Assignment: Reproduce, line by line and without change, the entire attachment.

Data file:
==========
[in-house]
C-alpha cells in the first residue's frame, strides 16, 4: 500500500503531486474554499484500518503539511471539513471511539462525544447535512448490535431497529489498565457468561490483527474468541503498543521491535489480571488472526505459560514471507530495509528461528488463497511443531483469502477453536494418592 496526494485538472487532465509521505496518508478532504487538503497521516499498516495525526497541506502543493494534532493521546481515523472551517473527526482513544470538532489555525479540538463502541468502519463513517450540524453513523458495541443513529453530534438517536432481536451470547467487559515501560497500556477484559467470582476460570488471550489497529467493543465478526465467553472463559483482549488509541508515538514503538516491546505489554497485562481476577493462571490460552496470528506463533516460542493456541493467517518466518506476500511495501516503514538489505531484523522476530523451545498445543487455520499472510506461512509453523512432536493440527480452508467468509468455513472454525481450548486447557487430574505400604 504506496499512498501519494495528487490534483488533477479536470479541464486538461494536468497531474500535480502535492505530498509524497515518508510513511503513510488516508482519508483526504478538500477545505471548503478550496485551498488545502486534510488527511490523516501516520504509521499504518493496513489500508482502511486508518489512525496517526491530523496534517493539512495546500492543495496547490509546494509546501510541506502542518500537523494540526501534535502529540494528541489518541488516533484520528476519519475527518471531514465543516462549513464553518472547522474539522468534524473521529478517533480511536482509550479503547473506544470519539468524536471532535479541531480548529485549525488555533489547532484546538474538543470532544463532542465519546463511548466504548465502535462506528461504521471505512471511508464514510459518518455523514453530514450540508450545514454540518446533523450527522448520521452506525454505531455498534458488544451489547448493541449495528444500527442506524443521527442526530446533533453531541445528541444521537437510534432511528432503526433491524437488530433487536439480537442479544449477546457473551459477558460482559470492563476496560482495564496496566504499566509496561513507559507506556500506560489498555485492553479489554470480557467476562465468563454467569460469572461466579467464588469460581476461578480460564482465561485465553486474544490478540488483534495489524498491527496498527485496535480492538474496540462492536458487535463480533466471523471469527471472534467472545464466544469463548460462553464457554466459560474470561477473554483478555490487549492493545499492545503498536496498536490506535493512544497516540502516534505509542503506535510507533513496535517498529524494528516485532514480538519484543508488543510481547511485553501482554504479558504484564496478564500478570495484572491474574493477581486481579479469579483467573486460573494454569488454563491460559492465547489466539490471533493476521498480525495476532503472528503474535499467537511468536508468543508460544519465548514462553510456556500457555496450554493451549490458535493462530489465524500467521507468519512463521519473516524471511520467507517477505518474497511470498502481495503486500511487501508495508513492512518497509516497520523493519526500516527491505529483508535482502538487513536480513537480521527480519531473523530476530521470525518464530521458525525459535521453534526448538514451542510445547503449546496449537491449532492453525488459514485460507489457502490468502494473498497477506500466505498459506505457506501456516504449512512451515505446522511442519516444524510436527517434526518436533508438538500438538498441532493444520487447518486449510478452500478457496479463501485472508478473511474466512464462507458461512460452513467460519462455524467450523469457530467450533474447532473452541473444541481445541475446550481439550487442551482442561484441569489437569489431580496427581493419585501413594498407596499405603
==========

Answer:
[in-house]
C-alpha cells in the first residue's frame, strides 16, 4: 500500500503531486474554499484500518503539511471539513471511539462525544447535512448490535431497529489498565457468561490483527474468541503498543521491535489480571488472526505459560514471507530495509528461528488463497511443531483469502477453536494418592 496526494485538472487532465509521505496518508478532504487538503497521516499498516495525526497541506502543493494534532493521546481515523472551517473527526482513544470538532489555525479540538463502541468502519463513517450540524453513523458495541443513529453530534438517536432481536451470547467487559515501560497500556477484559467470582476460570488471550489497529467493543465478526465467553472463559483482549488509541508515538514503538516491546505489554497485562481476577493462571490460552496470528506463533516460542493456541493467517518466518506476500511495501516503514538489505531484523522476530523451545498445543487455520499472510506461512509453523512432536493440527480452508467468509468455513472454525481450548486447557487430574505400604 504506496499512498501519494495528487490534483488533477479536470479541464486538461494536468497531474500535480502535492505530498509524497515518508510513511503513510488516508482519508483526504478538500477545505471548503478550496485551498488545502486534510488527511490523516501516520504509521499504518493496513489500508482502511486508518489512525496517526491530523496534517493539512495546500492543495496547490509546494509546501510541506502542518500537523494540526501534535502529540494528541489518541488516533484520528476519519475527518471531514465543516462549513464553518472547522474539522468534524473521529478517533480511536482509550479503547473506544470519539468524536471532535479541531480548529485549525488555533489547532484546538474538543470532544463532542465519546463511548466504548465502535462506528461504521471505512471511508464514510459518518455523514453530514450540508450545514454540518446533523450527522448520521452506525454505531455498534458488544451489547448493541449495528444500527442506524443521527442526530446533533453531541445528541444521537437510534432511528432503526433491524437488530433487536439480537442479544449477546457473551459477558460482559470492563476496560482495564496496566504499566509496561513507559507506556500506560489498555485492553479489554470480557467476562465468563454467569460469572461466579467464588469460581476461578480460564482465561485465553486474544490478540488483534495489524498491527496498527485496535480492538474496540462492536458487535463480533466471523471469527471472534467472545464466544469463548460462553464457554466459560474470561477473554483478555490487549492493545499492545503498536496498536490506535493512544497516540502516534505509542503506535510507533513496535517498529524494528516485532514480538519484543508488543510481547511485553501482554504479558504484564496478564500478570495484572491474574493477581486481579479469579483467573486460573494454569488454563491460559492465547489466539490471533493476521498480525495476532503472528503474535499467537511468536508468543508460544519465548514462553510456556500457555496450554493451549490458535493462530489465524500467521507468519512463521519473516524471511520467507517477505518474497511470498502481495503486500511487501508495508513492512518497509516497520523493519526500516527491505529483508535482502538487513536480513537480521527480519531473523530476530521470525518464530521458525525459535521453534526448538514451542510445547503449546496449537491449532492453525488459514485460507489457502490468502494473498497477506500466505498459506505457506501456516504449512512451515505446522511442519516444524510436527517434526518436533508438538500438538498441532493444520487447518486449510478452500478457496479463501485472508478473511474466512464462507458461512460452513467460519462455524467450523469457530467450533474447532473452541473444541481445541475446550481439550487442551482442561484441569489437569489431580496427581493419585501413594498407596499405603